On R3 we will redistribute connected networks so that we advertise the 192.168.3.0 /24 network into BGP:

R3(config)#router bgp 23         
R3(config-router)#redistribute connected

This works but is a little clumsy. We can now see the 192.168.3.0 /24 network in R1′s routing table, but we also see the 10.0.23.0 /29 transit network between R2 and R3:

R1#show ip route bgp
     10.0.0.0/29 is subnetted, 3 subnets
B       10.0.23.0 [20/0] via 3.3.3.3, 00:01:22
B    192.168.2.0/24 [20/0] via 2.2.2.2, 00:20:27
B    192.168.3.0/24 [20/0] via 3.3.3.3, 00:01:22

Plus we also get some RIB failure messages relating to R3′s other connected networks:

R1#sh ip bgp                                                       
BGP table version is 8, local router ID is 1.1.1.1
Status codes: s suppressed, d damped, h history, * valid, > best, i - internal,
              r RIB-failure, S Stale
Origin codes: i - IGP, e - EGP, ? - incomplete

   Network          Next Hop            Metric LocPrf Weight Path
r  3.3.3.3/32       2.2.2.2                                0 23 ?
r>                  3.3.3.3                  0             0 23 ?
r  10.0.13.0/29     2.2.2.2                                0 23 ?
r>                  3.3.3.3                  0             0 23 ?
*  10.0.23.0/29     2.2.2.2                                0 23 ?
*>                  3.3.3.3                  0             0 23 ?
*  192.168.2.0      3.3.3.3                                0 23 i
*>                  2.2.2.2                  0             0 23 i
*  192.168.3.0      2.2.2.2                                0 23 ?
*>                  3.3.3.3                  0             0 23 ?

This is because R1 already has a static route to 3.3.3.3/32 and is directly connected to 10.0.13.0/29.

To tidy this up we’ll filter routes using a route map that references an access list to match only the 192.168.3.0/24 network:

R3(config)#route-map R3RouteMap permit 10
R3(config-route-map)#match ip address 10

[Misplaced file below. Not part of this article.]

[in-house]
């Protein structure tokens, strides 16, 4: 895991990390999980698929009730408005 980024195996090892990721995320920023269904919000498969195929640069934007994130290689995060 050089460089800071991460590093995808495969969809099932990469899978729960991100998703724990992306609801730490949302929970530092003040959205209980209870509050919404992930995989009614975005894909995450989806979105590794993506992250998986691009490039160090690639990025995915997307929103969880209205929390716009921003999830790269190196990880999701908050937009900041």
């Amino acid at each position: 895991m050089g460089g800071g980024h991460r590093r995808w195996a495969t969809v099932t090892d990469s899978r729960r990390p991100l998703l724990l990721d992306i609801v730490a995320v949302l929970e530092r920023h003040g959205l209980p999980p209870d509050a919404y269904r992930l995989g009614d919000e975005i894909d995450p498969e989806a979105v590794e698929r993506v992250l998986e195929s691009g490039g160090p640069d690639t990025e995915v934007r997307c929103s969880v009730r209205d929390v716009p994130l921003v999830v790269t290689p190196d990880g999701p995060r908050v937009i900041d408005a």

R3(config)#access-list 10 permit 192.168.3.0 0.0.0.255

R3(config)#router bgp 23 
R3(config-router)#redistribute connected route-map R3RouteMap

Now R1 only learns the route to 192.168.3.0/24 from R3, as the route map is preventing the other networks from being advertised:

R1#sh ip bgp
BGP table version is 17, local router ID is 1.1.1.1
Status codes: s suppressed, d damped, h history, * valid, > best, i - internal,
              r RIB-failure, S Stale
Origin codes: i - IGP, e - EGP, ? - incomplete

   Network          Next Hop            Metric LocPrf Weight Path
*  192.168.2.0      3.3.3.3                                0 23 i
*>                  2.2.2.2                  0             0 23 i
*  192.168.3.0      2.2.2.2                                0 23 ?
*>                  3.3.3.3                  0             0 23 ?
 

R1#sh ip route bgp
B    192.168.2.0/24 [20/0] via 2.2.2.2, 02:20:54
B    192.168.3.0/24 [20/0] via 3.3.3.3, 02:16:40

As well being less clumsy, this is much more like a real-world scenario where an ISP would be filtering the routes it advertises to a customer or vice versa.

I hope this has been a useful explanation. The next post in this series looks at modifying BGP attributes to inlfuence route selection.

Thanks for reading, and good luck with your CCNP studies!

Rich

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One thought on “BGP Basics – advertising networks into BGP

  1. Abbass

    hello Rich,
    little confused. Aren’t R2 and R3 are iBGP peers as they are on same AS? on configuration , you used ebgp-multihop.

    Reply